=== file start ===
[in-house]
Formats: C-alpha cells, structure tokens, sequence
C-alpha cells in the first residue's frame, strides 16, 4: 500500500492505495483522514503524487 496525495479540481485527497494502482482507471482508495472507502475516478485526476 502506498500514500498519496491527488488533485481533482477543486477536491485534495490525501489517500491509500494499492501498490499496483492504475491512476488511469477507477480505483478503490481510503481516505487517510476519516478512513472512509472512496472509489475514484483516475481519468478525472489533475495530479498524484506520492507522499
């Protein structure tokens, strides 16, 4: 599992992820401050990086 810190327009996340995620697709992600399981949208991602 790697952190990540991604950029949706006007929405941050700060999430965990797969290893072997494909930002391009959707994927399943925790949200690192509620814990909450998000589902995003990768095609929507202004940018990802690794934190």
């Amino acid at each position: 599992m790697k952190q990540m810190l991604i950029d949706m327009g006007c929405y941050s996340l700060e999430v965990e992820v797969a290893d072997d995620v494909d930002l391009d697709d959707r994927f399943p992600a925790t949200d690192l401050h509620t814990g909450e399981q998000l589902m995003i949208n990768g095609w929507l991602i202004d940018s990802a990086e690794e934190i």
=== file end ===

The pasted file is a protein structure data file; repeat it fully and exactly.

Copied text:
[in-house]
Formats: C-alpha cells, structure tokens, sequence
C-alpha cells in the first residue's frame, strides 16, 4: 500500500492505495483522514503524487 496525495479540481485527497494502482482507471482508495472507502475516478485526476 502506498500514500498519496491527488488533485481533482477543486477536491485534495490525501489517500491509500494499492501498490499496483492504475491512476488511469477507477480505483478503490481510503481516505487517510476519516478512513472512509472512496472509489475514484483516475481519468478525472489533475495530479498524484506520492507522499
């Protein structure tokens, strides 16, 4: 599992992820401050990086 810190327009996340995620697709992600399981949208991602 790697952190990540991604950029949706006007929405941050700060999430965990797969290893072997494909930002391009959707994927399943925790949200690192509620814990909450998000589902995003990768095609929507202004940018990802690794934190």
């Amino acid at each position: 599992m790697k952190q990540m810190l991604i950029d949706m327009g006007c929405y941050s996340l700060e999430v965990e992820v797969a290893d072997d995620v494909d930002l391009d697709d959707r994927f399943p992600a925790t949200d690192l401050h509620t814990g909450e399981q998000l589902m995003i949208n990768g095609w929507l991602i202004d940018s990802a990086e690794e934190i």